Posts Tagged ‘Middle East’
“While we do our good works let us not forget that the real solution lies in a world in which charity will have become unnecessary”*…
… In the meantime, let us remember that, as history repeats itself, so does the call on us all to do what we can to help.
The American Committee for Relief in the Near East, which put these posters in circulation in the last years of World War I, began in 1915 as the American Committee for Armenian and Syrian Relief and was formed as a humanitarian response to the Armenian genocide and the dissolution of the Ottoman Empire. As World War I developed, the group began to offer food and shelter to displaced people in Syria, Persia (now Iran), and Greece.
The American Committee for Relief in the Near East’s posters often used the image of a child, or a young woman, to appeal to passers-by. Throughout the war, Americans also donated to relief campaigns for Belgian and French children, and the image of hungry young people and frightened mothers came to symbolize the plight of civilians caught up in the war.
In Syria, after the war, shelters run by Near East Relief (which was renamed and granted a Congressional charter after the end of the war) housed 45,000 orphans. The organization operated these facilities until 1930, when the last war orphans aged out of the need for care…
* Chinua Achebe,
As we reach deep, we might we might recall that it was on this date in 1659 that Daniel Defoe’s “Robinson Crusoe” was shipwrecked and marooned on the desert island that was his home for the next 28 years. Defoe called his novel, based in part on the true story of shipwrecked sailor Alexander Selkirk, The Life and Strange Surprizing Adventures of Robinson Crusoe, of York, Mariner: Who lived Eight and Twenty Years, all alone in an un-inhabited Island on the Coast of America, near the Mouth of the Great River of Oroonoque; Having been cast on Shore by Shipwreck, wherein all the Men perished but himself. With An Account how he was at last as strangely deliver’d by Pyrates.
Confused about what’s happening in the Middle East? No need to worry—our research team at the Institute of Internet Diagrams has come up with the ultimate explainer in the shape of an interactive diagram that sums up the geopolitical alliances traversing this ancient region, which dates back to the Mesozoic Era…
While it is common to hear people describe the Middle East as a complex and obscure place, the diagram plainly illustrates that this is not the case. The relationships follow logical patterns reflecting geopolitical interests, partnerships, and conflicts. For example, the United States is evidently on friendly terms with Iran. In Iraq. But America is on the opposite side of the conflict in Yemen. In Syria, the U.S. and Iran are both against and with each other, depending on the outcome of the nuclear talks.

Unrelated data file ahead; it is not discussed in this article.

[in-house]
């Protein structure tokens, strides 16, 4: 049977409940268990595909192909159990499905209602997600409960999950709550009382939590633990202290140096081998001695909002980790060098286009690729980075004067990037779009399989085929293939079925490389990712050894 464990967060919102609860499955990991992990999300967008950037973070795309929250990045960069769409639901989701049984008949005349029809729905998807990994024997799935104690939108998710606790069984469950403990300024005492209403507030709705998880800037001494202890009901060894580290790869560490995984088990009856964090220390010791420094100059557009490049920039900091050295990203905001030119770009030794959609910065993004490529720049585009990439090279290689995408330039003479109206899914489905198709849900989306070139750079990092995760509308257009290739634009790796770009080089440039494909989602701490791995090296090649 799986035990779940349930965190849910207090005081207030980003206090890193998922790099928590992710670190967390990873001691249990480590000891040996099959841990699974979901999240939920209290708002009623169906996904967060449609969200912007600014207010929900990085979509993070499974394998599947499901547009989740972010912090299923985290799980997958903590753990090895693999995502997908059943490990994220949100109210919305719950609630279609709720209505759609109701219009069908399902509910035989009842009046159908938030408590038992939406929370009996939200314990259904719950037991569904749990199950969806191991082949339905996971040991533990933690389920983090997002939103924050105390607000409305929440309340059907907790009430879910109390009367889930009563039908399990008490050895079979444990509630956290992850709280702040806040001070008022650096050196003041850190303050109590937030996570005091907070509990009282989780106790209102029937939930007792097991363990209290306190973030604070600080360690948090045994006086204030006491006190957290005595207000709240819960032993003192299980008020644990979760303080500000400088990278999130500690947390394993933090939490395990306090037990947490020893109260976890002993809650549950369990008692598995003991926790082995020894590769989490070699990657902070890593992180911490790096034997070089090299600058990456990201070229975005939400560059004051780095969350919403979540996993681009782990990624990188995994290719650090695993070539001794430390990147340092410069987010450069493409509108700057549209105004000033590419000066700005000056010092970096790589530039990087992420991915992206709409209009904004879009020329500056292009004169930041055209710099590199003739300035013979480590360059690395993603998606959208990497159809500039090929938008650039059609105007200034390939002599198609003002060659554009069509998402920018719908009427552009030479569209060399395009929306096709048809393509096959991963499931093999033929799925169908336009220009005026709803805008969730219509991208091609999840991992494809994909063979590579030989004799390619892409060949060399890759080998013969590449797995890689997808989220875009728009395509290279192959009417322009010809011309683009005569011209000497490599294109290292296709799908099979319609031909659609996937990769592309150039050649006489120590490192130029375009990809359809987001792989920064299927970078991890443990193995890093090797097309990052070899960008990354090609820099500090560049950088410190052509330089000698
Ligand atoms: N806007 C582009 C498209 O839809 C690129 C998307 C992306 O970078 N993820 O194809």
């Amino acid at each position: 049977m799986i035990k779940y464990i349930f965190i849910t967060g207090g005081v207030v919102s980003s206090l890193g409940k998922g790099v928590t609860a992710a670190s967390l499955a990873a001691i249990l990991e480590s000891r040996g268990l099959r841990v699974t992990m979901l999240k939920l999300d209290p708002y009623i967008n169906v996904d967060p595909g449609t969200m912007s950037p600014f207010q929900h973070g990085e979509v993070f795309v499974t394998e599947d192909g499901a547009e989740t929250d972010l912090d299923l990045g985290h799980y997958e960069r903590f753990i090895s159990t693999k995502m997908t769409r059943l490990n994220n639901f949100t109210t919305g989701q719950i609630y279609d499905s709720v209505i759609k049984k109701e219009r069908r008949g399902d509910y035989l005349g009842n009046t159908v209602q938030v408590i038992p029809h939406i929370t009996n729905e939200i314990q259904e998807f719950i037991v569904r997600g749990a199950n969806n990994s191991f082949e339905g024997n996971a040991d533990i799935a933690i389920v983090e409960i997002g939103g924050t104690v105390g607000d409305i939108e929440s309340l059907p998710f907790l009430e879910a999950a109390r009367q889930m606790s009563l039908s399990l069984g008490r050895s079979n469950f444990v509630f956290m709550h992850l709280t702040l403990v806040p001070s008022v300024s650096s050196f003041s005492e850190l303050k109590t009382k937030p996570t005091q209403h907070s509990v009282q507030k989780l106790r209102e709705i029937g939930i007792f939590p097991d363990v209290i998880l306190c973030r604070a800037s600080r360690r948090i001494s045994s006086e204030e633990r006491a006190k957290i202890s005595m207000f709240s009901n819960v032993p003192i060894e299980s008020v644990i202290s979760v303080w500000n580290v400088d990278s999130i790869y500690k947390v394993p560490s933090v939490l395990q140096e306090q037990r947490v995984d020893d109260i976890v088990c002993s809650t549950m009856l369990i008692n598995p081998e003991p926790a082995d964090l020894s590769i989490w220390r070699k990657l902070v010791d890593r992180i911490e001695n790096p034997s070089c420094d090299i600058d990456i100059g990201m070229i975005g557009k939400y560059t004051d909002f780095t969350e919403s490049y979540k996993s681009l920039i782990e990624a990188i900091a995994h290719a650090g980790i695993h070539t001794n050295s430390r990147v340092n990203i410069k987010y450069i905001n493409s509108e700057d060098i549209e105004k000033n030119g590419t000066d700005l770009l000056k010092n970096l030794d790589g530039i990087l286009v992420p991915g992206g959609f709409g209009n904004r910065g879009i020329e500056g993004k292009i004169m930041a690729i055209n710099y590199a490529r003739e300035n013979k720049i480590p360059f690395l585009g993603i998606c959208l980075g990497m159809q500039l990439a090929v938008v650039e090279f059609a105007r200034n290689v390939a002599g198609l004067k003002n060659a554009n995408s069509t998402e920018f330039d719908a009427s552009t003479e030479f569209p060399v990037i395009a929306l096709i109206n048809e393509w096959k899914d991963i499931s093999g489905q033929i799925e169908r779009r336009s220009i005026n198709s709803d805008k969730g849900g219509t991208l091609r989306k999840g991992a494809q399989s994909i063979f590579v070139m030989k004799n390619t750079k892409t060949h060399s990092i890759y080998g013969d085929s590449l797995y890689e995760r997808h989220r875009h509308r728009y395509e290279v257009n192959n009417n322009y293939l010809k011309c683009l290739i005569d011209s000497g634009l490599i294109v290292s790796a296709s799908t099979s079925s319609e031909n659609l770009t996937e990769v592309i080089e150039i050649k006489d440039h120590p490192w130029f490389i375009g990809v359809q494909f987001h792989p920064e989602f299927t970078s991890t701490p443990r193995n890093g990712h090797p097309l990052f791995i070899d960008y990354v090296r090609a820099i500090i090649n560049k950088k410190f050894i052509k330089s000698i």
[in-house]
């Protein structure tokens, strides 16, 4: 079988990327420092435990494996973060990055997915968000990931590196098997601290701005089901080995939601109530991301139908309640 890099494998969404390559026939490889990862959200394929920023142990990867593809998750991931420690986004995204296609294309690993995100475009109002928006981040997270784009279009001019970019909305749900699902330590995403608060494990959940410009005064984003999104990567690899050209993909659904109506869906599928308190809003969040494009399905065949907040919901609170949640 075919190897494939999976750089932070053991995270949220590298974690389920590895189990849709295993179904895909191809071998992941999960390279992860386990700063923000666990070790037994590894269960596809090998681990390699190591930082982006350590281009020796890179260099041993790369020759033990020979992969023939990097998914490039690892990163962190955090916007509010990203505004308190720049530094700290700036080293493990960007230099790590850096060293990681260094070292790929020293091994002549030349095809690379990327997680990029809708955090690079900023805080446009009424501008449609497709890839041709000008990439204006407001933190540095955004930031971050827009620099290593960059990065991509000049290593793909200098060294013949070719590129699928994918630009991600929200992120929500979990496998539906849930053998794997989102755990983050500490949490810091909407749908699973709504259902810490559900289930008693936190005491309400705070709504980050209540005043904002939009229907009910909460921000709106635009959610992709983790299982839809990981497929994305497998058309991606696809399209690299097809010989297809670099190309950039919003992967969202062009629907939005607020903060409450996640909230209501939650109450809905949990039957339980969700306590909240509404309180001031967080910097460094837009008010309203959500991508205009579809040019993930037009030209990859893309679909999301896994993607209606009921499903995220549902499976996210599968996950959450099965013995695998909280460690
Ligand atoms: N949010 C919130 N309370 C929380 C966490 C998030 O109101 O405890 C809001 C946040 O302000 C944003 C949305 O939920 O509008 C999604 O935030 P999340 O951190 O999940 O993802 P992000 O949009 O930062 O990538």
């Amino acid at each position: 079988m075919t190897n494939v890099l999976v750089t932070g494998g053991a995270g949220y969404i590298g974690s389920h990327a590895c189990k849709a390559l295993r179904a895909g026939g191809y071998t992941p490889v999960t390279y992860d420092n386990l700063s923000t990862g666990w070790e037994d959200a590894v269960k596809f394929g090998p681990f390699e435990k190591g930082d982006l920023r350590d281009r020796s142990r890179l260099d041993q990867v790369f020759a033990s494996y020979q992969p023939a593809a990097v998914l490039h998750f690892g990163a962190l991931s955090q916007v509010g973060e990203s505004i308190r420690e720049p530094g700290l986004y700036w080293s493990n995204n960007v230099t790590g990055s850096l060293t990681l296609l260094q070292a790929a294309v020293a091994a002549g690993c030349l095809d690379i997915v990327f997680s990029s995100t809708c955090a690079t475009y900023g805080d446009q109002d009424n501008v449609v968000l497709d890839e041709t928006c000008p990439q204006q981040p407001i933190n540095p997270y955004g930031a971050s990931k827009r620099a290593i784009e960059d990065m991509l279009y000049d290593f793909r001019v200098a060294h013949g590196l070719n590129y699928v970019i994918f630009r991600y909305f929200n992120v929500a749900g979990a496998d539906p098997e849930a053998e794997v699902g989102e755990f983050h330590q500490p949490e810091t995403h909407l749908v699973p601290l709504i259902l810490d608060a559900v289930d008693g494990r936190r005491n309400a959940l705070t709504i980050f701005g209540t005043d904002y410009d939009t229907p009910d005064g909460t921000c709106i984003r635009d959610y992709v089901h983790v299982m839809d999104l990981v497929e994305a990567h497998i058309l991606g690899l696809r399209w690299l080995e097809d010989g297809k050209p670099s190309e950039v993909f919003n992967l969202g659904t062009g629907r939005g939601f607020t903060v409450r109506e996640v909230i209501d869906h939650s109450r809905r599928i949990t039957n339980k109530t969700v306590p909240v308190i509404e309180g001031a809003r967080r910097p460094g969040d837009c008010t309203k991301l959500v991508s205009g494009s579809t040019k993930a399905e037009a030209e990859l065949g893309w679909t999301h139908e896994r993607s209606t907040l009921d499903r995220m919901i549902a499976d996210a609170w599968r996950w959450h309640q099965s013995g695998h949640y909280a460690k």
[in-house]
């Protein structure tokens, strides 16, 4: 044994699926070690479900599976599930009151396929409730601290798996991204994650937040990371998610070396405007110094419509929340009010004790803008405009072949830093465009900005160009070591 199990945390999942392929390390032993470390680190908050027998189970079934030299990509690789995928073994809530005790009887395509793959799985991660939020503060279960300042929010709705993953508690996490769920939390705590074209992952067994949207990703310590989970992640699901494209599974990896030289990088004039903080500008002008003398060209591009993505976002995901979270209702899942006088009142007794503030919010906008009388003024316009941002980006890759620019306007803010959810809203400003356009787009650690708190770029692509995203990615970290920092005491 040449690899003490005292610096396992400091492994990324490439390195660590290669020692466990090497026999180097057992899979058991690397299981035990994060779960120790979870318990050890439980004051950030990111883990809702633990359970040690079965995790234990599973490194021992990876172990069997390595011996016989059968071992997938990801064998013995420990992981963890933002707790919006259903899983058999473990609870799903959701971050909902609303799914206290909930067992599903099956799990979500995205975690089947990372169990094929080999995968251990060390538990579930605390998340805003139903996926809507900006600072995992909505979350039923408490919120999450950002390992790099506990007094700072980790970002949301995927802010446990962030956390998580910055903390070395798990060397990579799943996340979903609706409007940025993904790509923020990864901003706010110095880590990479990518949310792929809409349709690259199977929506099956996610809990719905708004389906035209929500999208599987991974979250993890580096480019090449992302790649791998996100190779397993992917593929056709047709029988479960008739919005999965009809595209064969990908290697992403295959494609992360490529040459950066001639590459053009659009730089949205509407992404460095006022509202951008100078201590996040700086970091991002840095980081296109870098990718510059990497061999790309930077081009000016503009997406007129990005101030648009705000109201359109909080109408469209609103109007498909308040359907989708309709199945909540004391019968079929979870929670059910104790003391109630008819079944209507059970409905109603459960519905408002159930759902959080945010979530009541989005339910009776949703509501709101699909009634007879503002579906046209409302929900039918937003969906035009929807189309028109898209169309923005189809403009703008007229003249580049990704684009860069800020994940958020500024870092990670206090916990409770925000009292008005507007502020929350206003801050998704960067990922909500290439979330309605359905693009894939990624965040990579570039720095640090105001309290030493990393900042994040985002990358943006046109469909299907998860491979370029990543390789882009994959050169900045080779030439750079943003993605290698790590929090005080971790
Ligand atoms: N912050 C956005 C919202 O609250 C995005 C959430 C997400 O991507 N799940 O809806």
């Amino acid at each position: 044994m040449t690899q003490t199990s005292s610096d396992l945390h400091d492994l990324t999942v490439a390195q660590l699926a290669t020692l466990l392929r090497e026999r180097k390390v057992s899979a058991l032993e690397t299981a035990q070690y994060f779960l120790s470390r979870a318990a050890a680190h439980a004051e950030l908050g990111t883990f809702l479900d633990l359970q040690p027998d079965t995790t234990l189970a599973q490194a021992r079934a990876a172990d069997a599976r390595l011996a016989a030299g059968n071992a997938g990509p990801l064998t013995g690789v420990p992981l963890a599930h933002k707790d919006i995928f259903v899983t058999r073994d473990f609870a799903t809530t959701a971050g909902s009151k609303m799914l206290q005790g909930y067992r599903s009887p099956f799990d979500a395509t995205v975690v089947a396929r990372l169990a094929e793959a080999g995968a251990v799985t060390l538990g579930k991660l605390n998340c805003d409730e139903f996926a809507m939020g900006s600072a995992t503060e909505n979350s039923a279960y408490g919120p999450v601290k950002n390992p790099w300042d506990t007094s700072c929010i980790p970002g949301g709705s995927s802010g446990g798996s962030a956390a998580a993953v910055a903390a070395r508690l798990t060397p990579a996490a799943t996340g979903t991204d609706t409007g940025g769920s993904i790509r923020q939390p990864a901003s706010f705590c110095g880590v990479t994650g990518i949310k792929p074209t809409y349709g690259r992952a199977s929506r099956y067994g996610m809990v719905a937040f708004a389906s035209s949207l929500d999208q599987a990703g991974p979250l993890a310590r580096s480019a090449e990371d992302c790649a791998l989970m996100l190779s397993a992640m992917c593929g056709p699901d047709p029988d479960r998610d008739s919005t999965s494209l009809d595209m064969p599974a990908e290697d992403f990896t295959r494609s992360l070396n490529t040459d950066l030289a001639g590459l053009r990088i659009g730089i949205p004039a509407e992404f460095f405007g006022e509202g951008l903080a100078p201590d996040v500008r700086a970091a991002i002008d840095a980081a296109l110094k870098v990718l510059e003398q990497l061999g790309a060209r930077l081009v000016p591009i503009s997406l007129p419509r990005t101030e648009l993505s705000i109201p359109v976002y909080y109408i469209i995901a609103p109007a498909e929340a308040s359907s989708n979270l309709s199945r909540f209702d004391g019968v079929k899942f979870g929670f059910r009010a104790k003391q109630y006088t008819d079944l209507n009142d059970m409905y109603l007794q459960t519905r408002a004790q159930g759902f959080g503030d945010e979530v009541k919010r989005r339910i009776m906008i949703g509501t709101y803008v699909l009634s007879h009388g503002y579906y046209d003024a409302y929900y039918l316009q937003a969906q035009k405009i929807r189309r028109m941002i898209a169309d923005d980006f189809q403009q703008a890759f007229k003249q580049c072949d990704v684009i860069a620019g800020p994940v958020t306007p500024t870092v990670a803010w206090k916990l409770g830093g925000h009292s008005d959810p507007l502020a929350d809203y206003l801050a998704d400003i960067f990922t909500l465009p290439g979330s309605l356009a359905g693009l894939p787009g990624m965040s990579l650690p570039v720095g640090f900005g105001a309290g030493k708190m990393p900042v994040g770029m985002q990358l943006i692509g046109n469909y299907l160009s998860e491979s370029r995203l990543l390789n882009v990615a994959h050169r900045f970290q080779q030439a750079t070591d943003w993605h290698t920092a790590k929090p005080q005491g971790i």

This partially reflects President Obama’s breakthrough system of decision-making, which goes beyond outdated binary oppositions. Forced to choose between confronting and appeasing Iran, Obama has chosen to do both, arguing that at least one of those policies is the right one. Despite critiques from conservatives who are still clinging to old-fashioned ideas, this way of thinking is quite popular in the Middle East, as reflected in the old proverb, “You can have your cake and eat it.”
By carefully following the lines one by one, you can see that Egypt and Qatar are against each other, except in Yemen where they are now allies; Saudi Arabia is both supporting and bombing ISIS; and Libya is its own worst enemy. But it’s best if you draw your own conclusions; the diagram only takes about three minutes to understand fully. After which, you will be qualified to advise President Obama on Middle East policy.
Colonel Brighton: Look, sir, we can’t just do nothing.
General Allenby: Why not? It’s usually best.
– Lawrence of Arabia
As we search for lines in the sand, we might recall that it was on this date in 1991 that General H Norman Schwarzkopf, Jr– Stormin’ Norman, the Commander of Operation Desert Storm– publicly apologized to President George H.W. Bush for having criticized the Commander in Chief’s decision to call a cease fire to end the (first) Gulf War.
As we remind ourselves of Mark Twain’s observation that, while history never repeats itself, it rhymes, we might recall that it was on this date in 1764 that then-twenty-seven-year-old Edward Gibbon, on a Grand Tour of Europe, was inspired by a group of chanting clerics to begin work on The History of the Decline and Fall of the Roman Empire.
It was at Rome, on the [fifteenth] of October[,] 1764, as I sat musing amidst the ruins of the Capitol, while the bare[-]footed fryars were singing [V]espers in the temple of Jupiter, that the idea of writing the decline and fall of the [C]ity first started to my mind.
– Gibbon, Memoirs
Gibbons “Capitoline vision” (as historians now call it) expanded from Rome to the entire empire, and resulted in a magnum opus that was published in six volumes between 1776 and 1788.
Sir Joshua Reynolds’ portrait of Gibbon (source)